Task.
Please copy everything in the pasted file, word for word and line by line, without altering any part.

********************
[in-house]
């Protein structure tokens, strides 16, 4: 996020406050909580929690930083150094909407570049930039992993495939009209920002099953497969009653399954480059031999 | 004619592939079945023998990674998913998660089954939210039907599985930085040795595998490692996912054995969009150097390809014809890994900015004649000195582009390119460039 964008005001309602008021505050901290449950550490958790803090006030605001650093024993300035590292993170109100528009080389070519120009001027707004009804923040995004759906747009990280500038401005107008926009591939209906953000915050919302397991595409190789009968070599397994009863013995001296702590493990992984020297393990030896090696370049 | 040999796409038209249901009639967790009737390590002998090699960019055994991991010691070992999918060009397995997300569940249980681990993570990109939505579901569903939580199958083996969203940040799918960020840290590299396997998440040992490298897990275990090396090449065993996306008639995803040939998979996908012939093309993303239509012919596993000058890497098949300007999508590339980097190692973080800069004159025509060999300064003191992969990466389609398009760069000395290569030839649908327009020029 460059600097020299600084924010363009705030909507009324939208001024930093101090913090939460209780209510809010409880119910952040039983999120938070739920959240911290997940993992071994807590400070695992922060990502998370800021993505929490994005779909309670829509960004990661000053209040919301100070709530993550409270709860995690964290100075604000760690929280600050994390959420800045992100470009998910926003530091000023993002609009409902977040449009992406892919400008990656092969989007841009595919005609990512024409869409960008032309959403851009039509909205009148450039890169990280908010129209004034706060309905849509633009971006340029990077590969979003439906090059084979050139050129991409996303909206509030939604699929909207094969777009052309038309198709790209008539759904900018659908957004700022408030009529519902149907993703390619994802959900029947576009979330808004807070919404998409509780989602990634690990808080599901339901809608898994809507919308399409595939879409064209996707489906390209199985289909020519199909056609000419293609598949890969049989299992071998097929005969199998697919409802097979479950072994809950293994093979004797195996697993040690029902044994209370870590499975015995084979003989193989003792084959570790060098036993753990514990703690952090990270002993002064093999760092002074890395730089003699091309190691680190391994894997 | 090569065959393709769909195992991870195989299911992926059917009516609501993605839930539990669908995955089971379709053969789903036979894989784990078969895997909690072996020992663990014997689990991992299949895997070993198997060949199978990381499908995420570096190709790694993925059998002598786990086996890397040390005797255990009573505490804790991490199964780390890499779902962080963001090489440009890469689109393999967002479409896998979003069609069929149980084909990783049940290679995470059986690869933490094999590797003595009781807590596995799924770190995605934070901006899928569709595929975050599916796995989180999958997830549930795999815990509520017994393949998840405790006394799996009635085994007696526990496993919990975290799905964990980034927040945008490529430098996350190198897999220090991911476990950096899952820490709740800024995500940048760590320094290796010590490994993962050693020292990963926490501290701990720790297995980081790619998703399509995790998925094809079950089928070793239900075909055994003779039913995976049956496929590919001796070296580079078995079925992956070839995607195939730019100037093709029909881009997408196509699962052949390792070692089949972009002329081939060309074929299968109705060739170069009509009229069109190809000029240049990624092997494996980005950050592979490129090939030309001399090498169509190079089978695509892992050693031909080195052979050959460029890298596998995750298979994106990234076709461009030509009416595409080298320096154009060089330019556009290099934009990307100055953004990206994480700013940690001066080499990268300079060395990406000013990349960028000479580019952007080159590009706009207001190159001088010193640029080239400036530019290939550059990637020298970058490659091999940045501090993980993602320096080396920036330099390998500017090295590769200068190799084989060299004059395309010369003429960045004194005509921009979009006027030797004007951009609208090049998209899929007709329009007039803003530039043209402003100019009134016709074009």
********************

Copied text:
[in-house]
């Protein structure tokens, strides 16, 4: 996020406050909580929690930083150094909407570049930039992993495939009209920002099953497969009653399954480059031999 | 004619592939079945023998990674998913998660089954939210039907599985930085040795595998490692996912054995969009150097390809014809890994900015004649000195582009390119460039 964008005001309602008021505050901290449950550490958790803090006030605001650093024993300035590292993170109100528009080389070519120009001027707004009804923040995004759906747009990280500038401005107008926009591939209906953000915050919302397991595409190789009968070599397994009863013995001296702590493990992984020297393990030896090696370049 | 040999796409038209249901009639967790009737390590002998090699960019055994991991010691070992999918060009397995997300569940249980681990993570990109939505579901569903939580199958083996969203940040799918960020840290590299396997998440040992490298897990275990090396090449065993996306008639995803040939998979996908012939093309993303239509012919596993000058890497098949300007999508590339980097190692973080800069004159025509060999300064003191992969990466389609398009760069000395290569030839649908327009020029 460059600097020299600084924010363009705030909507009324939208001024930093101090913090939460209780209510809010409880119910952040039983999120938070739920959240911290997940993992071994807590400070695992922060990502998370800021993505929490994005779909309670829509960004990661000053209040919301100070709530993550409270709860995690964290100075604000760690929280600050994390959420800045992100470009998910926003530091000023993002609009409902977040449009992406892919400008990656092969989007841009595919005609990512024409869409960008032309959403851009039509909205009148450039890169990280908010129209004034706060309905849509633009971006340029990077590969979003439906090059084979050139050129991409996303909206509030939604699929909207094969777009052309038309198709790209008539759904900018659908957004700022408030009529519902149907993703390619994802959900029947576009979330808004807070919404998409509780989602990634690990808080599901339901809608898994809507919308399409595939879409064209996707489906390209199985289909020519199909056609000419293609598949890969049989299992071998097929005969199998697919409802097979479950072994809950293994093979004797195996697993040690029902044994209370870590499975015995084979003989193989003792084959570790060098036993753990514990703690952090990270002993002064093999760092002074890395730089003699091309190691680190391994894997 | 090569065959393709769909195992991870195989299911992926059917009516609501993605839930539990669908995955089971379709053969789903036979894989784990078969895997909690072996020992663990014997689990991992299949895997070993198997060949199978990381499908995420570096190709790694993925059998002598786990086996890397040390005797255990009573505490804790991490199964780390890499779902962080963001090489440009890469689109393999967002479409896998979003069609069929149980084909990783049940290679995470059986690869933490094999590797003595009781807590596995799924770190995605934070901006899928569709595929975050599916796995989180999958997830549930795999815990509520017994393949998840405790006394799996009635085994007696526990496993919990975290799905964990980034927040945008490529430098996350190198897999220090991911476990950096899952820490709740800024995500940048760590320094290796010590490994993962050693020292990963926490501290701990720790297995980081790619998703399509995790998925094809079950089928070793239900075909055994003779039913995976049956496929590919001796070296580079078995079925992956070839995607195939730019100037093709029909881009997408196509699962052949390792070692089949972009002329081939060309074929299968109705060739170069009509009229069109190809000029240049990624092997494996980005950050592979490129090939030309001399090498169509190079089978695509892992050693031909080195052979050959460029890298596998995750298979994106990234076709461009030509009416595409080298320096154009060089330019556009290099934009990307100055953004990206994480700013940690001066080499990268300079060395990406000013990349960028000479580019952007080159590009706009207001190159001088010193640029080239400036530019290939550059990637020298970058490659091999940045501090993980993602320096080396920036330099390998500017090295590769200068190799084989060299004059395309010369003429960045004194005509921009979009006027030797004007951009609208090049998209899929007709329009007039803003530039043209402003100019009134016709074009």